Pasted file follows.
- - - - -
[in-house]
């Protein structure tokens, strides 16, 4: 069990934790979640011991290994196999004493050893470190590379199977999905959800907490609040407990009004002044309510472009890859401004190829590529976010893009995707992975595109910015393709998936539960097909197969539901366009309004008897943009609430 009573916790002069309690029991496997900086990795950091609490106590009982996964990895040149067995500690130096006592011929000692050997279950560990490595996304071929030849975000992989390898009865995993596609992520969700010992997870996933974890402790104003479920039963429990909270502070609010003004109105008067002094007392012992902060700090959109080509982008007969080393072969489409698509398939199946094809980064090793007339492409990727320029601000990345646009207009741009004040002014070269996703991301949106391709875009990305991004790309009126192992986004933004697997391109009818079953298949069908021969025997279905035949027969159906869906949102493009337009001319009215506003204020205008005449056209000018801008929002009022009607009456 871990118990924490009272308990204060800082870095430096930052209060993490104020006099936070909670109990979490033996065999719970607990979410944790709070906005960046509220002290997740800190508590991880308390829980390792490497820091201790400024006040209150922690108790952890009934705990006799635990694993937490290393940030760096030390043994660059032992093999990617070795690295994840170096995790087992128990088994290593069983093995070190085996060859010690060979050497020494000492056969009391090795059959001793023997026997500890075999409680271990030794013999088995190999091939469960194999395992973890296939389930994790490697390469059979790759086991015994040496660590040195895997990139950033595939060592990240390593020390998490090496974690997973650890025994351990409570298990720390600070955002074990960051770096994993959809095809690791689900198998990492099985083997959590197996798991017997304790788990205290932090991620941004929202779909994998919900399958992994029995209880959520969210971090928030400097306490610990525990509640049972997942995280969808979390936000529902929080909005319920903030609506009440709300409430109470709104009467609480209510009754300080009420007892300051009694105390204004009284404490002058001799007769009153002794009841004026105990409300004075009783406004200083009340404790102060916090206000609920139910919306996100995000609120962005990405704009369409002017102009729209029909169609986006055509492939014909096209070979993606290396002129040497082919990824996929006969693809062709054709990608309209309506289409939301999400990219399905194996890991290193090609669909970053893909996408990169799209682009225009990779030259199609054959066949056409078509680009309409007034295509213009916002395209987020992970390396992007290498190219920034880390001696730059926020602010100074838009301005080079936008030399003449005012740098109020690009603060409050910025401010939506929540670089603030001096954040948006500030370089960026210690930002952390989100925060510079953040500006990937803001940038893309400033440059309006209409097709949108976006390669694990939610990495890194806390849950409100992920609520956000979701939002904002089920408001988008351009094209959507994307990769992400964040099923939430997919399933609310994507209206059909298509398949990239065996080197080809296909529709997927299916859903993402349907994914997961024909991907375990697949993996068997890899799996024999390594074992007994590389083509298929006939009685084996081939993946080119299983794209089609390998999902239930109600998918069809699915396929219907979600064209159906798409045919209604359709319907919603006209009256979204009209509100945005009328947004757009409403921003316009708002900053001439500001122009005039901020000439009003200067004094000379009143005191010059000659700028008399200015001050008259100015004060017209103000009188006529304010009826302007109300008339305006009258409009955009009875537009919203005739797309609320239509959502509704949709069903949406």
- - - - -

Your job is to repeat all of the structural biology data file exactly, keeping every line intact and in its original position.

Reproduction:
[in-house]
């Protein structure tokens, strides 16, 4: 069990934790979640011991290994196999004493050893470190590379199977999905959800907490609040407990009004002044309510472009890859401004190829590529976010893009995707992975595109910015393709998936539960097909197969539901366009309004008897943009609430 009573916790002069309690029991496997900086990795950091609490106590009982996964990895040149067995500690130096006592011929000692050997279950560990490595996304071929030849975000992989390898009865995993596609992520969700010992997870996933974890402790104003479920039963429990909270502070609010003004109105008067002094007392012992902060700090959109080509982008007969080393072969489409698509398939199946094809980064090793007339492409990727320029601000990345646009207009741009004040002014070269996703991301949106391709875009990305991004790309009126192992986004933004697997391109009818079953298949069908021969025997279905035949027969159906869906949102493009337009001319009215506003204020205008005449056209000018801008929002009022009607009456 871990118990924490009272308990204060800082870095430096930052209060993490104020006099936070909670109990979490033996065999719970607990979410944790709070906005960046509220002290997740800190508590991880308390829980390792490497820091201790400024006040209150922690108790952890009934705990006799635990694993937490290393940030760096030390043994660059032992093999990617070795690295994840170096995790087992128990088994290593069983093995070190085996060859010690060979050497020494000492056969009391090795059959001793023997026997500890075999409680271990030794013999088995190999091939469960194999395992973890296939389930994790490697390469059979790759086991015994040496660590040195895997990139950033595939060592990240390593020390998490090496974690997973650890025994351990409570298990720390600070955002074990960051770096994993959809095809690791689900198998990492099985083997959590197996798991017997304790788990205290932090991620941004929202779909994998919900399958992994029995209880959520969210971090928030400097306490610990525990509640049972997942995280969808979390936000529902929080909005319920903030609506009440709300409430109470709104009467609480209510009754300080009420007892300051009694105390204004009284404490002058001799007769009153002794009841004026105990409300004075009783406004200083009340404790102060916090206000609920139910919306996100995000609120962005990405704009369409002017102009729209029909169609986006055509492939014909096209070979993606290396002129040497082919990824996929006969693809062709054709990608309209309506289409939301999400990219399905194996890991290193090609669909970053893909996408990169799209682009225009990779030259199609054959066949056409078509680009309409007034295509213009916002395209987020992970390396992007290498190219920034880390001696730059926020602010100074838009301005080079936008030399003449005012740098109020690009603060409050910025401010939506929540670089603030001096954040948006500030370089960026210690930002952390989100925060510079953040500006990937803001940038893309400033440059309006209409097709949108976006390669694990939610990495890194806390849950409100992920609520956000979701939002904002089920408001988008351009094209959507994307990769992400964040099923939430997919399933609310994507209206059909298509398949990239065996080197080809296909529709997927299916859903993402349907994914997961024909991907375990697949993996068997890899799996024999390594074992007994590389083509298929006939009685084996081939993946080119299983794209089609390998999902239930109600998918069809699915396929219907979600064209159906798409045919209604359709319907919603006209009256979204009209509100945005009328947004757009409403921003316009708002900053001439500001122009005039901020000439009003200067004094000379009143005191010059000659700028008399200015001050008259100015004060017209103000009188006529304010009826302007109300008339305006009258409009955009009875537009919203005739797309609320239509959502509704949709069903949406």